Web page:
“Will the minister do the right thing and work with the community on a buyout plan?” This was the direct question asked by Nelson-Creston MLA Michelle Mungall to Justice Minister Suzanne Anton in the BC Legislature. Mungall was asking on behalf of the residents of Johnson’s Landing who one year ago had their community torn apart by a massive landside, killing four people and destroying five homes. Mungall was joined by opposition Leader Adrian Dix in pressuring the minister to follow through on a commitment made by the premier to support the people of Johnson’s Landing in their recovery.
Some residents of Johnsons Landing lost everything, but still have to pay taxes on property they may never be able to set foot on again. Mungall as she asked Anton to work with the residents of Johnson’s Landing on a compensation plan. Unfortunately, the Minister showed indifference to the ongoing struggles in Johnsons Landing. Mungall has said she is committed to continue to pressure the minister for fair compensation.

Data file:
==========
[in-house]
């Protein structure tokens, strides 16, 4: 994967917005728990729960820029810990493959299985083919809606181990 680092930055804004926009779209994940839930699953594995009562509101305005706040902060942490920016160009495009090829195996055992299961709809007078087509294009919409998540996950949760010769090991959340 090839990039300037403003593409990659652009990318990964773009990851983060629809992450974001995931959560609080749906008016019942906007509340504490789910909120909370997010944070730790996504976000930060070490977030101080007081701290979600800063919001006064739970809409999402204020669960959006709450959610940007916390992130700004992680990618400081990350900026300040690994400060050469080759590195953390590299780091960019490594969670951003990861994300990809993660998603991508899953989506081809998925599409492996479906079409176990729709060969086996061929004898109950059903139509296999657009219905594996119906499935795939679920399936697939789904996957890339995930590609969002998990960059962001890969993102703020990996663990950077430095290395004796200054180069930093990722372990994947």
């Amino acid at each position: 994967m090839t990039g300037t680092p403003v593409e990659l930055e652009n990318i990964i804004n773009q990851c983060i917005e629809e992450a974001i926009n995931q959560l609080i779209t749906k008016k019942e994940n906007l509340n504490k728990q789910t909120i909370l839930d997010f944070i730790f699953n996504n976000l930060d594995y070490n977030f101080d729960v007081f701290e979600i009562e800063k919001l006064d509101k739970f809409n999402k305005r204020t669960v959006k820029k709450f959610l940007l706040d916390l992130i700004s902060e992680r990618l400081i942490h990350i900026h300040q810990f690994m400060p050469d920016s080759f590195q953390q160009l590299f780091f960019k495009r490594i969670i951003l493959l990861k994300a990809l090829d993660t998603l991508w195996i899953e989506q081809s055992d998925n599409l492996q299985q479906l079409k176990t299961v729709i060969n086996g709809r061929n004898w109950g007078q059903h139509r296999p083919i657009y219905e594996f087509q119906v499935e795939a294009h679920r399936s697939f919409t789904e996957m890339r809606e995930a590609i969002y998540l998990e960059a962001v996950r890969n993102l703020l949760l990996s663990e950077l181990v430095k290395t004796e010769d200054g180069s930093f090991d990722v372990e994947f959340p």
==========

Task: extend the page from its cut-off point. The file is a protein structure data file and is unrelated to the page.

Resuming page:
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DEBATES OF THE LEGISLATIVE ASSEMBLY (HANSARD) THURSDAY, JULY 11, 2013 Afternoon Sitting GOVERNMENT SUPPORT FOR RESIDENTS OF JOHNSON’S LANDING A. Dix: Tomorrow will mark one year since a massive landslide hit the community of Johnsons Landing, killing four people and destroying five homes. At the time, the Premier said that Johnsons Landing residents “have our government’s full support as they recover.” It’s clear, however, that they haven’t received the full support of the government. A recently completed geotechnical report has shown that 12 households are at a high or very high risk of another slide. On the basis of that report, many residents have been told that they can never return to their homes. The risk is just too great. Responding to the report, the government suggested that the province has no capacity or legislative authority to pursue buyouts. The Premier made a clear commitment. To the current Justice Minister: why will this government not honour the commitment of the Premier and support Johnsons Landing residents, who have not only seen their community devastated but have been financially damaged as well? Hon. S. Anton: A year ago there was a tragic and unexpected landslide at Johnsons Landing. It resulted in the deaths of four people — a terrible loss to their families. Homes were destroyed, and property was damaged. For the past year the Emergency Management B.C. people have been on the ground helping out with the residents at Johnsons Landing, with the full cooperation of the regional district. In fact, over $1 million has been spent at that location, both with the technical support and also with financial support. The financial support includes $400,000 in disaster financial assistance and another $178,000 pending in disaster financial assistance both with technical support and also with financial support — the financial support including $400,000 in disaster financial assistance. Another $178,000 is pending in that disaster financial assistance. The emergency management team has viewed it as their job to be as liberal and as helpful as they can to residents in the neighbourhood. And they have lost homes. There are homes that they cannot go back to, and there are properties that people cannot return to. It has been a very tough time, Madame Speaker, and I would like to thank the residents for their resilience, for their forbearance and for their cooperation with Emergency Management B.C. As I said, the team has been working very hard to do the best they can and to apply the remedies and the help that we have as liberally and as helpfully as they can. Madame Speaker: The Leader of the Opposition on a supplemental. A. Dix: Well, to put it simply, they can’t go back to their homes in these cases, and they can’t sell either. The minister talks about applying the rules liberally. Well, as the minister will know, after the 2005 landslide in North Vancouver destroyed two homes and killed one person, the province agreed to pay 100 percent of a buyout plan proposed by the regional district. Now the residents of Johnsons Landing and the regional district director met with the Premier and the minister and discussed a potential buyout plan, but now the government says it cannot and will not do anything. The minister might be as surprised as I am and as this House is, however, that the owners of property in Johnsons Landing still have to pay taxes on property that they can’t live on. Can the Minister of Justice tell this House why the liberal approach that has been used in the past is not being applied to the residents of Johnsons Landing, so devastated by this situation? Hon. S. Anton: As I would like to emphasize, Emergency Management B.C. is continuing to provide all the help that it can within the program that it operates. In fact, we’ve had a couple of letters from the regional district of Central Kootenay thanking government and the emergency management teams for all the work that they have done in support of the community. We will continue to do what we can to support the residents within the program, within what is possible in the resources of government and the programs of government. As I said earlier, we’ve spent nearly $600,000, in fact, in direct benefits to residents. We will continue, and our teams will continue, to apply the programs as quickly, as helpfully and as liberally as they can. It does not allow for home purchase, but it does allow for many other things, which they’ve been working with. It has been a very tough time on the residents, and it continues to be a tough time. It’s a terrible thing to lose your home, to lose access to your property, but believe me, Madame Speaker, the emergency management people are doing everything they can to help with that situation. Madame Speaker: The Leader of the Opposition on a supplemental. A. Dix: The fact of the matter is: when it came to North Vancouver, the government paid 100 percent of the costs. In the case of Johnsons Landing they can’t find room within the program to address the question. I think this is both profoundly unfair to people in Johnsons Landing and also leaves them very little place to go. I mean, the government is happy — perhaps not happy, but accepting of the situation — where they’re paying taxes on property they can’t go back to. They’re certainly not applying the liberal definition of their approach that they applied for residents of North Vancouver. So I’d ask the Minister of Justice again — because in the May 16 report the regional district identified the potential to rebuild or relocate homes to safer areas: will the minister not open up discussions on these very questions with the residents of Johnsons Landing and apply the same liberal principles that were applied in the case of North Vancouver? Hon. S. Anton: The circumstances in North Vancouver were different than the circumstances in Johnsons Landing. There was a program that was available in North Vancouver to mitigate future damage, but in this case there is unfortunately not a program. We do have programs of support, and I would like to emphasize that the emergency management has been using those programs — nearly $600,000 in direct support to the residents mitigate future damage, but in this case, there’s unfortunately not a program. We do have programs of support, and I would like to emphasize that the emergency management has been using those programs, nearly $600,000 in direct support to the residents and over a million dollars in total, because of the other mitigation and technical work that they have done in that district. We have received letters of appreciation, working within the programs that we have got, emergency management has been doing the very best it can helping residents in Johnsons Landing. M. Mungall: Four people died a year ago in Johnsons Landing. Many of their friends and neighbours have been evacuated from their homes for the past year, and after the recently completed geotechnical report, the regional district is unlikely to lift the evacuation order in high and very high-risk locations. Residents have been emotionally and financially devastated. While the minister says that Emergency Management B.C. is doing everything they can, Emergency Management B.C. now needs leadership from this government. Will the minister do the right thing and work with the community on a buyout plan? Hon. S. Anton: I think everybody in British Columbia…. I’m sure, in their communities, people were horrified at the disaster that struck, at the loss of life, the tragic loss of life in Johnsons Landing. It was a terrible moment. We do have programs. Emergency Management B.C. runs the government programs that can help in these circumstances. They have been on the ground almost as they could humanly possibly get there. They have worked very hard with the residents. As I said earlier, over a million dollars, including nearly $600,000 in direct assistance to families, which they have been getting out as helpfully and as quickly and as liberally as they can. Those are the programs that we have, and as I said earlier, there have been letters of appreciation. They have been working very hard on the ground to do what they can to alleviate the tragedy and the tragic circumstances in Johnsons Landing. Madame Speaker: Nelson-Creston on a supplemental. M. Mungall: We have seen in other provinces that governments can and will act to provide assistance to citizens in need when hit by natural disasters. In Manitoba, after flooding in 2009, the residents of Breezy Point were offered buyouts. More recently, just next door in Alberta, we saw the government act promptly in response to the terrible flooding we saw in Calgary and elsewhere. Here in B.C. the Premier made a promise to the residents of Johnsons Landing, and then she reneged on that promise. This government and this minister need to understand that many Johnsons Landing residents have lost everything and yet can’t move on and are even paying property taxes on their homes buried under metres of mud. What Johnsons Landing needs a year later is genuine support from this government, not empty words. Will this minister and the Premier deliver on that support and work with residents on a compensation plan? Hon. S. Anton: Again, I would like to emphasize the support that our teams did get from the regional district of Central Kootenay, who did send a couple of letters of appreciation for the hard work that the emergency management teams have done in delivering our government programs, our government assistance programs, to the families of the victims of this tragedy. It was a terrible tragedy, and I know it struck everybody in British Columbia, which is why the teams there have been doing the best they can and the most they can within our emergency management programs to help the people in Johnsons Landing.